Whats the Deal With Hong Kong’s Wet Markets
Ever felt curious about traditional “wet markets” across the city, where poultry dangles from shopfronts, live seafood swim in tanks, and fresh vegetables are displayed in plastic baskets – all in a no-frills setting? Well, be curious no more – we’ve made it easy for you to shop at the wet market, with the low-down on goods you can buy and how exactly you can go about it. Put off by the pungent smells? Just remember: this is your chance to buy some of the freshest produce possible. Happy shopping!
What is a wet market?
A wet market is one that sells fresh poultry, seafood, pigs and even reptiles – often live ones – as opposed to “dry” markets, which offers packaged or frozen meats. Just how fresh are we talking? It is possible to choose a fish and for the vendor to kill and scale it before you take it home. This used to be the case with poultry, too, but avian flu scares mean the practice is now largely obsolete.
Why is it called a wet market?
The name was dubbed to distinguish it from “dry” markets, AKA supermarkets and other shops where you don’t see a whole pig hanging on a shop window. You get the drill.
Where are they?
Wet markets are traditionally spread out on the street, although in recent years many of these have been moved into purpose-built structures which are under government management. Some of these are housed in the same building as traditional food stalls in what are known as “cooked food centres” – a building combining wet markets and eateries.
In these instances, these wet markets are not exclusively limited to selling “wet” goods – sometimes, you can find produce like spices and sweets in small shops, too. Nonetheless, you’ll still find open-air wet markets, such as on Canal Road market on the Causeway Bay/Wan Chai border.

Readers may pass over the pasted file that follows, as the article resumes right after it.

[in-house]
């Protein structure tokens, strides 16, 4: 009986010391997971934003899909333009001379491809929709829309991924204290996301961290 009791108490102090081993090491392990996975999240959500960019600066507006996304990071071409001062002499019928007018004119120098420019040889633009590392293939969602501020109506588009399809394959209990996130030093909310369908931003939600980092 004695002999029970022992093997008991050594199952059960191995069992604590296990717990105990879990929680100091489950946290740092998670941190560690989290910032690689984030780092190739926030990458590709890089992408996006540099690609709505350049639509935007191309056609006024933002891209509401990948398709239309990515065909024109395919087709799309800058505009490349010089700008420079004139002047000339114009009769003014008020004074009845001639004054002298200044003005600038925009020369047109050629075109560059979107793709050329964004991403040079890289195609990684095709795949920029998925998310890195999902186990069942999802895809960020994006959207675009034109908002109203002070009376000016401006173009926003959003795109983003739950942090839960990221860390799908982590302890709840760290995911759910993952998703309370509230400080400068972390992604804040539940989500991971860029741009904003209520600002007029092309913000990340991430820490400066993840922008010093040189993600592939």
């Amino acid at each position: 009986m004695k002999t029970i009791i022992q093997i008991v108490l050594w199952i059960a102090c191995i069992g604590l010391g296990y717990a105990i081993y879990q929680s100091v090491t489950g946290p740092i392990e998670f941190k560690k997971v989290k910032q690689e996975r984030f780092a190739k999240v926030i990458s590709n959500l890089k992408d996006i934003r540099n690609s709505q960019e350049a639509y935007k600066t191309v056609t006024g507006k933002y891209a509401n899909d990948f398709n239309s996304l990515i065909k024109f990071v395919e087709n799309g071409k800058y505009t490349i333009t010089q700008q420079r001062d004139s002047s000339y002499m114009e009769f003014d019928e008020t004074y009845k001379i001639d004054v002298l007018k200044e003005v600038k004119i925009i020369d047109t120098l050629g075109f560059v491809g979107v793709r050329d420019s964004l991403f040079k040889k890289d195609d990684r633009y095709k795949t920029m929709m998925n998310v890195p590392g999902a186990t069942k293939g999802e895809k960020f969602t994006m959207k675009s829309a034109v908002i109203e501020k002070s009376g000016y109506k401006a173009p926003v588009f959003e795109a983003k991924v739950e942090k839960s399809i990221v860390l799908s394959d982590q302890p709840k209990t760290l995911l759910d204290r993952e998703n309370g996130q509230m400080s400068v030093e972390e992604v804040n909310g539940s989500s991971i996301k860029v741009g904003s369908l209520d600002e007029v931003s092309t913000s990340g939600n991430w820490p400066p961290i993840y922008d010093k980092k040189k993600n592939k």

What can we buy there, then?
They all offer similar goods, but some markets are more well-known than others for certain produce. If you’re looking for locally grown produce, Tai Po Hui Market is your pick – any shops here stock foods from farms in the New Territories. For seafood, Bowrington Road market in Wan Chai (located a stone’s throw from Canal Road market) is one of the best. North Point’s Chun Yeung Street, known as “Little Shanghai” due to an influx of migrants who moved into the area following the war in the 20th Century, not only has standard fare like fresh fruits and veg – but also an open-air bazaar that offers goods like household goods. Graham Street Market in SoHo, Central is particularly worth a visit – it’s the oldest surviving open-air wet market in Hong Kong and will soon closed due to government redevelopment of the area.
How do we buy stuff at a food market?
It’s not as straightforward as you think – but it’s not difficult either, once you figure things out.
The traditional Chinese measurement, catty (斤, pronounced gun) is used in most wet markets. One catty is equivalent to 600 grams. The tael (兩, pronounced leung), on the other hand, is 1/16 of a catty. You do the math!
So why should we go to a wet market – versus a supermarket?
Wet markets have a reputation for fresh produce and often unbeatable cheap prices. For Hongkongers, who love their foods alive and kicking just before being cooked and served – and a good bargain – it’s a no-brainer. That’s why despite rapid modernisation in Hong Kong, these traditional markets remain well-loved by housewives and other smart shoppers. So go ahead: don’t be intimidated, and don’t miss out!
Andrea Lo is a freelance journalist and translator based in Hong Kong. After cutting her teeth in the industry as a staff writer at a lifestyle magazine, she embraced the freelance life in 2015 and hasn’t looked back. She spends her time exploring the best of Hong Kong’s dining and nightlife scene, trialling new fitness trends, and travelling to exotic locales – all in the name of “research”.